Burroughs and Tolkien inspired me, and I doubt my own books would ever have been written if I hadn’t read theirs first. I still stand up and salute The Chessmen of Mars, and in my imagination, search for the road to the forest of Lothlorien.


A Wasted Opportunity

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“Thomas Locke” is Bunn’s pseudonymn.

So you’ve got an already-successful Christian author with a large fan base, writing in a popular genre with a wide readership, and a major publisher to produce and market the book–golden opportunity, right? An opportunity to win ground in the culture for Christ’s Kingdom.

Wrong. Instead, all these resources came together to make, well, a bunch of nothing.

https://chalcedon.edu/resources/articles/review-of-christian-novel-emissary

T. Davis Bunn had all this going for him when he set out to write his first fantasy novel, Emissary, three years ago. So he decided to write a “completely mainstream, totally secular” fantasy novel–that is, he cobbled together a thorough collection of fantasy cliches: and the big huge Christian publisher, Zondervan, published it.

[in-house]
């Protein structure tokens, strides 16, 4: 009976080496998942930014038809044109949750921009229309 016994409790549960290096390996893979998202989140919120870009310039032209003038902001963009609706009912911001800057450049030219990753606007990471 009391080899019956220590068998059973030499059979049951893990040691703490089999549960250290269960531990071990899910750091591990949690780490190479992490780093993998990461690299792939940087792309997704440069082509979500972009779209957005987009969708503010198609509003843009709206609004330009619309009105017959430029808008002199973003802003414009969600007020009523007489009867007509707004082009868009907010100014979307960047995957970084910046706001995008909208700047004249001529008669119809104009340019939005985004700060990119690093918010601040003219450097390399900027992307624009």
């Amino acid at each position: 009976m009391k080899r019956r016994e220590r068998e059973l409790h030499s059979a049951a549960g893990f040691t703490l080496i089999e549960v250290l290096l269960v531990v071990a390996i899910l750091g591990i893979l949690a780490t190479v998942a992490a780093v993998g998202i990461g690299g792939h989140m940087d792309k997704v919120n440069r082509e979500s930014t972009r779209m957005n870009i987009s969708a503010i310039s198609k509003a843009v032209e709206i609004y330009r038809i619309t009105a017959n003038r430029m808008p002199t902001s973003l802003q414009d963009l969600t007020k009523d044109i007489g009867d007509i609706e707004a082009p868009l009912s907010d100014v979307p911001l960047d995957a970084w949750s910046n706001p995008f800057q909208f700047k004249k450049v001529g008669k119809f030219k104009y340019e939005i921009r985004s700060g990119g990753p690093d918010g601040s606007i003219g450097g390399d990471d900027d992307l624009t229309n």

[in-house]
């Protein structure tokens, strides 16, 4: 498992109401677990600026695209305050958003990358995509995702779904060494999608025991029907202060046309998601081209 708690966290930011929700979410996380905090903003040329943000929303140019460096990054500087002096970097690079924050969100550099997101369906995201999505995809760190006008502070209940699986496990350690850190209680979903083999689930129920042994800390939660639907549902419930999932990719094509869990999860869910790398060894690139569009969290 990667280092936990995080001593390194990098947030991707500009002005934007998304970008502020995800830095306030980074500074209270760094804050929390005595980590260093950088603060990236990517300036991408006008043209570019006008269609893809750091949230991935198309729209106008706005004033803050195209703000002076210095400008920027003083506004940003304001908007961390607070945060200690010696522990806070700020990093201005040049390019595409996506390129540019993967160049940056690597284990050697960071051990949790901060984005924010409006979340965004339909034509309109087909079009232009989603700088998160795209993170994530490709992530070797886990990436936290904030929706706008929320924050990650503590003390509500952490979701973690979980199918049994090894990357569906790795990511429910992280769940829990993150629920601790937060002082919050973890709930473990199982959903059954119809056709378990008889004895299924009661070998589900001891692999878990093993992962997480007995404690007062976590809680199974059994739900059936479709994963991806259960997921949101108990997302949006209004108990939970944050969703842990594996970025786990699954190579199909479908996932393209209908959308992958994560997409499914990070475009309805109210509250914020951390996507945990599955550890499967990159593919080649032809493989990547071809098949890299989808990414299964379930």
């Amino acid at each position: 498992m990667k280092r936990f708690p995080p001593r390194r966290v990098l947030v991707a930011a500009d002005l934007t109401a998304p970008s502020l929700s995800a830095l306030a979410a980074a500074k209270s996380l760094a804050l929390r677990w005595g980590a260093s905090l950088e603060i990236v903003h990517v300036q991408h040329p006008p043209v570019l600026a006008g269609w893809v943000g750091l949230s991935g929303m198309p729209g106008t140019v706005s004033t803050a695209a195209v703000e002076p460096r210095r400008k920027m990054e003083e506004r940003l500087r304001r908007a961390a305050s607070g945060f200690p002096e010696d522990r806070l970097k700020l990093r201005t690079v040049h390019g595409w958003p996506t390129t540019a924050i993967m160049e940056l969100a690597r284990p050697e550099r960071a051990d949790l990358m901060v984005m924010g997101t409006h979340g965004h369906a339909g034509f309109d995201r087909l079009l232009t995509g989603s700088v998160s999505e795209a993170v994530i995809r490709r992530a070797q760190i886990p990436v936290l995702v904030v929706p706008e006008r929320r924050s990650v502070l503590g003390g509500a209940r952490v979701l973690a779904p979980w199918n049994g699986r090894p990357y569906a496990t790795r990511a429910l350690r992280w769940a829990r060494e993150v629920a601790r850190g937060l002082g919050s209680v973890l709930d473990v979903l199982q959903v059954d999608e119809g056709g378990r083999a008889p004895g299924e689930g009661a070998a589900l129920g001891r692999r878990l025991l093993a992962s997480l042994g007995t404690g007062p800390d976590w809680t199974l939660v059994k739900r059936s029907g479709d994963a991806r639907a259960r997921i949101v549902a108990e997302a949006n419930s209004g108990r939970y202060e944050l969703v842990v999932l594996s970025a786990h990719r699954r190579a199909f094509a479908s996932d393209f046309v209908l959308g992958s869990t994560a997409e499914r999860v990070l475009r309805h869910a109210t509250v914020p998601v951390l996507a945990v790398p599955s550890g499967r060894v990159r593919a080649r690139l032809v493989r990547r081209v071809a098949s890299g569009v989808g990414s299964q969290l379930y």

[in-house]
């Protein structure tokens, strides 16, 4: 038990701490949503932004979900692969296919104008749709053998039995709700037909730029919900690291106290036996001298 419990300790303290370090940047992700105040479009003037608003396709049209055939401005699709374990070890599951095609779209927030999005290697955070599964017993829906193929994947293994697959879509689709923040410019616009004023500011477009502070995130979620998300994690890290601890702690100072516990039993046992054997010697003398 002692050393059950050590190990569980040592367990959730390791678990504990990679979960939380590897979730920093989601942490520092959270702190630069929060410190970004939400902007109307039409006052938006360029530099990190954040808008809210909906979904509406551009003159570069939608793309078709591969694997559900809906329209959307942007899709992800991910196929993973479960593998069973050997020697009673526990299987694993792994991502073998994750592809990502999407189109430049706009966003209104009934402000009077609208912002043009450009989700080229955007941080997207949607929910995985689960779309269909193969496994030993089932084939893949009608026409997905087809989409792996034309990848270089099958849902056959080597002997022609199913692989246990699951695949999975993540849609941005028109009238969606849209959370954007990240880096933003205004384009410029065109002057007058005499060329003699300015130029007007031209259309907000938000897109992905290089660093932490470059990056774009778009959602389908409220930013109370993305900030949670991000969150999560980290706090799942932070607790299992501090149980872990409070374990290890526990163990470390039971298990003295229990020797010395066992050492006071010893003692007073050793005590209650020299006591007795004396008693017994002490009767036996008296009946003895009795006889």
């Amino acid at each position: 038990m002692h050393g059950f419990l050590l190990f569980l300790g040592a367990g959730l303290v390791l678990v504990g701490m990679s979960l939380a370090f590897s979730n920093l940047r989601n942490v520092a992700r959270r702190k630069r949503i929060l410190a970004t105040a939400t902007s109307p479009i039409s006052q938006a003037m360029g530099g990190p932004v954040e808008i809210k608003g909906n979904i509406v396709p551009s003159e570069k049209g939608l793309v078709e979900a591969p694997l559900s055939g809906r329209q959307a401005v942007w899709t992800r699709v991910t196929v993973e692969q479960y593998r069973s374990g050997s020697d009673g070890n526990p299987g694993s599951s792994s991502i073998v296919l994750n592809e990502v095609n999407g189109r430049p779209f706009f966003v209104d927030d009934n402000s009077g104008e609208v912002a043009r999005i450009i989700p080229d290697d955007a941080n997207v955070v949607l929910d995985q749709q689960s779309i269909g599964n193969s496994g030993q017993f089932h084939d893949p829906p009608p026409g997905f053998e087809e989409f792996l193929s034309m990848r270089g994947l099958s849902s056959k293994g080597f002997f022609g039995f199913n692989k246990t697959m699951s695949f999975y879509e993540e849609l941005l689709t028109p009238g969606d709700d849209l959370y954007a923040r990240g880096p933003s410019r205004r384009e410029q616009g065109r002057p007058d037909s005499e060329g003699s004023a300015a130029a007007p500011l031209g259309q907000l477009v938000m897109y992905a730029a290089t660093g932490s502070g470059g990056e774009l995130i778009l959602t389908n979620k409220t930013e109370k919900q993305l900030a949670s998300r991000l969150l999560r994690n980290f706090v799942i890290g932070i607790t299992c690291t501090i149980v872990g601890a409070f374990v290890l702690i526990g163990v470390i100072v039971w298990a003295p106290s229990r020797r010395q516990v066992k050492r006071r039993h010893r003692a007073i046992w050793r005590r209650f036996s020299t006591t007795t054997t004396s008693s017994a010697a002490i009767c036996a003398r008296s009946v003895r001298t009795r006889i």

Waste, waste, waste.

 


‘New Fantasy by Y.B. Sane Already Rated Best of 21st Century’ (2015)

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You wouldn’t believe how hard it is to satirize certain aspects of today’s pop culture. The problem is, it keeps satirizing itself. No wonder one of my readers, for a moment there, thought this was a real book.

https://leeduigon.com/2015/02/05/new-fantasy-by-y-b-sane-already-rated-best-of-21st-century/

Come to think of it, I didn’t have to stretch a lot of real fantasy novels very far to come up with this monstrosity.


‘What Is “Christian Fantasy”?’ (2014)

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This blog wouldn’t exist if I weren’t writing fantasy novels steeped in a Biblical worldview–notice how cleverly I dodge the term, “Christian fantasy”–so it’s a subject that ought to be discussed here, from time to time.

https://leeduigon.com/2014/12/03/what-is-christian-fantasy/